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  7. “J just came across this e-book that covers some of the micros discussed, and some morenn”4- and 8-bit Microprocessors, Architecture and History” nnhttps://archive.org/stream/pstakem_gmail_8Bit/8-bit_djvu.txtnn”

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  8. “AubreynDuanennI also used the 1802. About a year ago I found an old hobby project that I built in 1985 using a 1802.It was built in a 6 x3 inch plastic meter box and had a 16 character LCD display. It was used to input, display and delete up to 10 mess

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  9. “Your article brings back some fond memories of devices I worked with many years ago…nnThe Zilog Z8002 (64KB address space) was big-endian, unlike the Z80. The Z8000 had a very pleasant instruction set, which was good because I programmed it in 100% a

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  10. “I still have some boards from a SCADA remote terminal adapter which used a 6809 but for some reason used some Rockwell interface chips – the 65C24 peripheral adapter and the 65C51 Comms interface adapter I think. Why they didn't stick to Motorola chips I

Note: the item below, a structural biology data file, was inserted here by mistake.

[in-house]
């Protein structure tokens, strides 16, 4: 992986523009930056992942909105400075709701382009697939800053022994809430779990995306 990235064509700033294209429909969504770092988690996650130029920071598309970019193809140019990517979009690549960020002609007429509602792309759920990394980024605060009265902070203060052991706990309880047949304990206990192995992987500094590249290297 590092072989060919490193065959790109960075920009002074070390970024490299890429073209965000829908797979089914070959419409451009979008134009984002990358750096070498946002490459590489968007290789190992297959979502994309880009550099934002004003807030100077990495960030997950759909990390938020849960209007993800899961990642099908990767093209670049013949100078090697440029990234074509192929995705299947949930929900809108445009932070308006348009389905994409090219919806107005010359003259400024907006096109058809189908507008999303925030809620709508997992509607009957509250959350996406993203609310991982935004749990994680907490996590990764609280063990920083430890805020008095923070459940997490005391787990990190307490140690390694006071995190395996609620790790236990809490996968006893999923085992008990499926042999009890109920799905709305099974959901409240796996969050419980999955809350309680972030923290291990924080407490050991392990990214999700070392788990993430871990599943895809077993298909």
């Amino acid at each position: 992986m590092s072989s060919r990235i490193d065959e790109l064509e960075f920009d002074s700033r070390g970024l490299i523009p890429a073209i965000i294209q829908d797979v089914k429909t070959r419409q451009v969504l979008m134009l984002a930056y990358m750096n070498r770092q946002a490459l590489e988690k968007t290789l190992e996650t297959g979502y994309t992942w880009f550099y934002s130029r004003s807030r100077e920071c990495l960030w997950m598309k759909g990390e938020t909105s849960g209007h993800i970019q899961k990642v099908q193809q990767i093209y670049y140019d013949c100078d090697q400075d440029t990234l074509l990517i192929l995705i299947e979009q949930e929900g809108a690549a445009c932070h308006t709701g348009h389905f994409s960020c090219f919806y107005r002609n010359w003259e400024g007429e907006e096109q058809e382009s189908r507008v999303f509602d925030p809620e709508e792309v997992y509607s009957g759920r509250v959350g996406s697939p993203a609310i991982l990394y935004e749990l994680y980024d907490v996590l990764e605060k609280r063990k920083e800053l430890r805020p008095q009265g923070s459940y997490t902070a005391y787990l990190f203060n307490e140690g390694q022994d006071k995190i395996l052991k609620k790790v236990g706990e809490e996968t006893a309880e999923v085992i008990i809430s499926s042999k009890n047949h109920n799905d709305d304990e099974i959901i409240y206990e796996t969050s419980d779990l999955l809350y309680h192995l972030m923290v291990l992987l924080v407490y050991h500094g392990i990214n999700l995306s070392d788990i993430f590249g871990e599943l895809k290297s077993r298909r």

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  11. “I was wondering if anyone would mention the MC14500. A friend of mine was going to use one for a project but we lost touch before he finished it. A very strange chip, but it did suit some applications.”

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  12. “AAh! Peripheral chips. That takes me back to the fun days of late 70s/ early 80s when there was a new peripheral chip every week. The excitement came in seeing what unique features each one had and whether it could be interfaced to your particular micro'

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  13. “There is also the NSC32000nnI made great use of the 80c196. Personally I found it one of the nicer chips and architecture available at the time but Intel was at best ambivalent about Embedded computing. It was evident before they finally stopped product